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Friday, January 31, 2014

Rex Dalek & K-9 Go German

Rex: Wienerschnitzel?  That's a strange word.
K-9: My translation circuitry identifies the word as belonging to the German language.  It translates as "Viennese Shred."
Rex: My!  What kind of place have Master & Mistress brought us to? 

K-9: This object matches images in my data banks.  The humans call it a corn dog.
Rex: It doesn't look like a dog.  
K-9: Agreed.  Given its appearance, a more accurate term would be zeppelin-on-a-stick.

Rex: This looks like chili cheese fries, but the fries are all wrinkled.
K-9: The menu board behind the counter denotes them as curly fries.

Rex: I guess curly fries really make the world go round, 'eh?
K-9: Negative.  Gravity still makes the world revolve on its axis.

Rex: That curly chili fry was good.  Do we dare take a sample of this Shredded Viennese animal?
K-9: Negative.  Master & Mistress entrusted us with guarding it while they got drink refills.

Rex: It would appear that Master & Mistress are rewarding us for our service.
K-9: Affirmative.
Rex: If it makes you feel less uncomfortable, think of it as part of a zeppelin.
K-9: Yet again, this K-9 unit fails to understand so-called Dalek humor. 

Rex: Shall I let you gnaw the stick?  
K-9: This unit does not gnaw.
Rex: If it makes you feel any better, think of it as a bone.
K-9: This unit does not gnaw!

Rex: Well, that was an experience.
K-9: This unit is left uncertain as to the humans' idea of fun.
Rex: But look: Master & Mistress are smiling!
K-9: Humans are illogical.  That's why they need us to serve them.
Rex: Ja.  I mean, agreed.

Rex Dalek & K-9

Related Dragon Cache entries
Winding Down the Year with Wienerschnitzel

Thursday, January 30, 2014

Jean & Lionel's House in "As Time Goes By"

Thursday Travel

The Famous Blue Door: Number 21

All during the week we stayed in our apartment in Holland Park, I kept telling myself that it wasn't important to visit Jean & Lionel's house in the British TV drama/comedy "As Time Goes By."  Watching the show, over the course of nine seasons, had made me yearn to visit that particular part of London, and see how the people there lived.  But the house in which the characters made their home was just another house, chosen by the film crew, with all the interiors shot on a sound stage.  It wasn't a real place, like the Dutch Garden in Holland Park, where Lionel asked Jean out for their first date in thirty-eight years.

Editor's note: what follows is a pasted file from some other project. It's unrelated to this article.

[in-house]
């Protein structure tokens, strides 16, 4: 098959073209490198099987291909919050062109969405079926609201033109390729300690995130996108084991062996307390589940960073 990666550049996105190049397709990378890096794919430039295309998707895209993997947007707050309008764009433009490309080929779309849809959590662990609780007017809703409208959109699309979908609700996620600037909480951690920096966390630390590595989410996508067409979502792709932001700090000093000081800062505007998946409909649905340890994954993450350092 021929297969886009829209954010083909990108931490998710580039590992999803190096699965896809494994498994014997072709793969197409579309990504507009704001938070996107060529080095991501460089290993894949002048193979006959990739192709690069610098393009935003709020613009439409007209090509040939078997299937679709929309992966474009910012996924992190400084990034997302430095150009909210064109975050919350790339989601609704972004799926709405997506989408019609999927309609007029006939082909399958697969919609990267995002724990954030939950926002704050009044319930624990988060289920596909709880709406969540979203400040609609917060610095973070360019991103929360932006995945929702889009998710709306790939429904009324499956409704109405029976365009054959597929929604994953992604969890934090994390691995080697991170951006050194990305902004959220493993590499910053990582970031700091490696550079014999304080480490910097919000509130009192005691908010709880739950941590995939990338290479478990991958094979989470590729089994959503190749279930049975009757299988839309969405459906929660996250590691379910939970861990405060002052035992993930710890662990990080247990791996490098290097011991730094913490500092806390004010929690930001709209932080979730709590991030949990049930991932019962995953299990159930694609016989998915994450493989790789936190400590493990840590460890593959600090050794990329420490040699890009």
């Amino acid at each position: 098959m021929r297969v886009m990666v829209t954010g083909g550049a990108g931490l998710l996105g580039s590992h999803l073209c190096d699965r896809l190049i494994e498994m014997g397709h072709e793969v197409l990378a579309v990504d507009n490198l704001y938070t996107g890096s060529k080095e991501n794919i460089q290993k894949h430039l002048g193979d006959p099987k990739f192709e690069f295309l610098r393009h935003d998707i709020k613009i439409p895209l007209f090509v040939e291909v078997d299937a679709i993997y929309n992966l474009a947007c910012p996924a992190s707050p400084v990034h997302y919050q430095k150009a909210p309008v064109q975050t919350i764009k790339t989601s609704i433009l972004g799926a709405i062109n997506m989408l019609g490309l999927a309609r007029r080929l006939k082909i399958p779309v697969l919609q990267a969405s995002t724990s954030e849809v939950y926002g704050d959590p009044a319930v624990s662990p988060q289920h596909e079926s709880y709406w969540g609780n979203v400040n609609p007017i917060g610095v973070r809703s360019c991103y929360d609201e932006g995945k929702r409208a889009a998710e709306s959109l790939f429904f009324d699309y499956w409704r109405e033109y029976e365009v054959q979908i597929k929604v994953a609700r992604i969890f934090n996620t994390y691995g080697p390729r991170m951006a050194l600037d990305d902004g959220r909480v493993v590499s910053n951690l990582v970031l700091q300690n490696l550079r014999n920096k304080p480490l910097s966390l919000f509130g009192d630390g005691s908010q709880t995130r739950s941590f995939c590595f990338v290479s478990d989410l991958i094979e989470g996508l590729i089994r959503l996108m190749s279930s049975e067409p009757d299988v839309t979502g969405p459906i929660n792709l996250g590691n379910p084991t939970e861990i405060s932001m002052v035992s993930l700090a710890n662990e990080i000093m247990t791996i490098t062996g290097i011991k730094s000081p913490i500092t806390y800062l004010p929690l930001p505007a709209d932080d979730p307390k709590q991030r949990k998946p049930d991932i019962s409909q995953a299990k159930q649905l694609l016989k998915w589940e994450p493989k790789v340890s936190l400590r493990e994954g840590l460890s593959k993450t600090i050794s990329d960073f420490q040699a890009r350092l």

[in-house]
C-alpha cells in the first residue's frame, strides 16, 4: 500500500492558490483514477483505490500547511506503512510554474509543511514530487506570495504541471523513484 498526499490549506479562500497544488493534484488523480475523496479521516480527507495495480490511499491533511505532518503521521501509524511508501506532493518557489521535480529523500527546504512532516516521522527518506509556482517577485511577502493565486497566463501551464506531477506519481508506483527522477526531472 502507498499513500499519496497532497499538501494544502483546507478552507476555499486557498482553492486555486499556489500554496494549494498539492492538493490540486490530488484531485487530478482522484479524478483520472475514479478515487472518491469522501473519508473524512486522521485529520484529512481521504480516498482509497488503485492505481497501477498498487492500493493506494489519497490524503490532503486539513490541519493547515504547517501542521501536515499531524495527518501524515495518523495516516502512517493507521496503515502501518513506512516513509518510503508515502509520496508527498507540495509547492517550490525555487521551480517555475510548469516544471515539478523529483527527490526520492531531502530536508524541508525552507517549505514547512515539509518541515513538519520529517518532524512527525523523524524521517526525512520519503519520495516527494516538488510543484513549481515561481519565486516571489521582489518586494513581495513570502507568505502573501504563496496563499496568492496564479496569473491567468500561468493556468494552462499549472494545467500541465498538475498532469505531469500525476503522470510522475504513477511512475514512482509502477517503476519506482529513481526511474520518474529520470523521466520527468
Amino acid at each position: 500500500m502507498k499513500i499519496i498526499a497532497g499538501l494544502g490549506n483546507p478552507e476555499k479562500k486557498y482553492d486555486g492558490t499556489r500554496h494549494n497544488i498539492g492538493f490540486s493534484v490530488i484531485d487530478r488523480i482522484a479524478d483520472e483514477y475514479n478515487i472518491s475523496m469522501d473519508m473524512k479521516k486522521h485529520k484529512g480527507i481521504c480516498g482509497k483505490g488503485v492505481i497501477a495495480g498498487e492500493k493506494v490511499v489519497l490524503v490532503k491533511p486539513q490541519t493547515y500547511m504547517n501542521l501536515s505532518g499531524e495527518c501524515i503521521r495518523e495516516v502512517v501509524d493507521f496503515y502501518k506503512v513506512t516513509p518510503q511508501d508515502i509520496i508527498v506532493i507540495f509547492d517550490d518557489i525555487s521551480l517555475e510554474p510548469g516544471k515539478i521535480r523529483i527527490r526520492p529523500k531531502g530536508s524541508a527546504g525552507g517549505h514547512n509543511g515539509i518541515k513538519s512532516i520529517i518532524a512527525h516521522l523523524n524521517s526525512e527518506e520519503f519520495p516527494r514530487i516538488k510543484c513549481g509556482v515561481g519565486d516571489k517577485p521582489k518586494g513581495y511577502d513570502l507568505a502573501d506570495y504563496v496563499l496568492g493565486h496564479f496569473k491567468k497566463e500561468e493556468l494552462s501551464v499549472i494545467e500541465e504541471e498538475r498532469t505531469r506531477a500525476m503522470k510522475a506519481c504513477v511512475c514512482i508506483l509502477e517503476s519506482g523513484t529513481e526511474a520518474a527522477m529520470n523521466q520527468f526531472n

A look to the right from Jean & Lionel's door.

But as the days flew by, the notion of visiting the house kept pestering me, and defied all my attempts at rational dismissal.  For it was here that Jean & Lionel first saw each other on the series, after the events that separated them.  We were staying in the Holland Park area after all, and who can know what the future holds?  Despite our love of England, it was entirely possible we might never visit this area of London again.

The small neighborhood park directly opposite 
Jean & Lionel's house.

As it turned out, the house lay within easy walking distance.  So after breakfast, we left our apartment, and soon arrived at the heart of Jean & Lionel's world.

The church in the park across the street.

As we arrived, the church bells were tolling.  We could have attended the Sunday worship.  But somehow, that felt wrong.  For religion played no part in Jean & Lionel's world.  Unlike Lionel's father Rocky, who married Madge in a church, Jean & Lionel brooked no pretense of belief. Apart from the other members of their family, and those (like Sandy and Alastair) whom they allowed into their lives, all they had was each other. That was all they wanted, all that mattered to them.  So they married in a registry office.  And they were happy.

The view to the left from Jean & Lionel's door.

If you remember the show fondly, these surroundings will look familiar to you.  Jean & Lionel often ventured outside their door, and something important happened there, something that drove the episode forward, or enhanced their love for each other.  But it was just a location, selected by the film crew, as the exterior for Jean & Lionel's house.  It wasn't as if Jean & Lionel were real people: they were just fictional characters, brought to life by two actors (Judi Dench and Geoffrey Palmer), in scripts written by Bob Larbey.  The whole time I stood there, I felt tremendously awkward.  Other people lived here--real people--and I was standing on their porch, photographing their house, and reminiscing about a show that ceased production a decade ago.  I shouldn't be here, standing on their steps, invading their privacy and their world.  And yet...

It's hard to explain to myself, let alone to you, exactly why it meant so much to visit Jean & Lionel's house.  But I'm glad I did.

Dragon Dave

Wednesday, January 29, 2014

David Jason & Monty Python: Part Two

What I'm Reading Wednesday

David Jason's first big TV comedy came in 1967 with "Do Not Adjust Your Set."  In addition to costar Denise Coffey, he played alongside Eric Idle, Michael Palin, and Terry Jones.  Whereas the latter three attended prestigious Cambridge and Oxford, Jason hadn't possessed the right background or grades to attend any sort of university. The three Pre-Pythons were younger than him, and boasted far less acting experience. Nevertheless, they exuded a confidence in their abilities that Jason greatly envied.